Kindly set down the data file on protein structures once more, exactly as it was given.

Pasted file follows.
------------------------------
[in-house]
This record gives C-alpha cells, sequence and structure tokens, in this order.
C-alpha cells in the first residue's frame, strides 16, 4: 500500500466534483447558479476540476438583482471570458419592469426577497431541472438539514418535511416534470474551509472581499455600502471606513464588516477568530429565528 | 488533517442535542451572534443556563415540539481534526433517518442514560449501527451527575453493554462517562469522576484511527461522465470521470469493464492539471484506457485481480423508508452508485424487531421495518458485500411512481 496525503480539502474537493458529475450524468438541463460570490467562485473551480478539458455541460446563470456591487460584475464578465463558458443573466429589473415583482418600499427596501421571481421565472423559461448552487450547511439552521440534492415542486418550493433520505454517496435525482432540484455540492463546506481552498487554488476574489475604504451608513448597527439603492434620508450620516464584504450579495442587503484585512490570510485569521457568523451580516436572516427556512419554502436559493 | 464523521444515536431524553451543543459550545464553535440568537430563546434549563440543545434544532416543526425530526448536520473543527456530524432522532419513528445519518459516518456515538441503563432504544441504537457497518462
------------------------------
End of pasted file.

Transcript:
[in-house]
This record gives C-alpha cells, sequence and structure tokens, in this order.
C-alpha cells in the first residue's frame, strides 16, 4: 500500500466534483447558479476540476438583482471570458419592469426577497431541472438539514418535511416534470474551509472581499455600502471606513464588516477568530429565528 | 488533517442535542451572534443556563415540539481534526433517518442514560449501527451527575453493554462517562469522576484511527461522465470521470469493464492539471484506457485481480423508508452508485424487531421495518458485500411512481 496525503480539502474537493458529475450524468438541463460570490467562485473551480478539458455541460446563470456591487460584475464578465463558458443573466429589473415583482418600499427596501421571481421565472423559461448552487450547511439552521440534492415542486418550493433520505454517496435525482432540484455540492463546506481552498487554488476574489475604504451608513448597527439603492434620508450620516464584504450579495442587503484585512490570510485569521457568523451580516436572516427556512419554502436559493 | 464523521444515536431524553451543543459550545464553535440568537430563546434549563440543545434544532416543526425530526448536520473543527456530524432522532419513528445519518459516518456515538441503563432504544441504537457497518462